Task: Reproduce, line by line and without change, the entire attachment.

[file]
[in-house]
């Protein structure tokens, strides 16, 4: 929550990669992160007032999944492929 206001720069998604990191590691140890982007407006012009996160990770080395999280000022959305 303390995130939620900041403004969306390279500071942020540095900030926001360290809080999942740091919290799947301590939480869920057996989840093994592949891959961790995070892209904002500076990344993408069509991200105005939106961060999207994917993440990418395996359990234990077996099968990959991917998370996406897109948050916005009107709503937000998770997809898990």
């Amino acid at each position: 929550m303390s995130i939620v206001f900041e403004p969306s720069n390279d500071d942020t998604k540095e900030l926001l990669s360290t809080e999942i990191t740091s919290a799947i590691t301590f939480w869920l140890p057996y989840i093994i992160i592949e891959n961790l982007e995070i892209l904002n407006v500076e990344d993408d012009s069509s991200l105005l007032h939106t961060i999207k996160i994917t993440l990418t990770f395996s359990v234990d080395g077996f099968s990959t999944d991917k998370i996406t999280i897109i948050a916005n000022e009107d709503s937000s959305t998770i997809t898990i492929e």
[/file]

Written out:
[in-house]
């Protein structure tokens, strides 16, 4: 929550990669992160007032999944492929 206001720069998604990191590691140890982007407006012009996160990770080395999280000022959305 303390995130939620900041403004969306390279500071942020540095900030926001360290809080999942740091919290799947301590939480869920057996989840093994592949891959961790995070892209904002500076990344993408069509991200105005939106961060999207994917993440990418395996359990234990077996099968990959991917998370996406897109948050916005009107709503937000998770997809898990």
């Amino acid at each position: 929550m303390s995130i939620v206001f900041e403004p969306s720069n390279d500071d942020t998604k540095e900030l926001l990669s360290t809080e999942i990191t740091s919290a799947i590691t301590f939480w869920l140890p057996y989840i093994i992160i592949e891959n961790l982007e995070i892209l904002n407006v500076e990344d993408d012009s069509s991200l105005l007032h939106t961060i999207k996160i994917t993440l990418t990770f395996s359990v234990d080395g077996f099968s990959t999944d991917k998370i996406t999280i897109i948050a916005n000022e009107d709503s937000s959305t998770i997809t898990i492929e």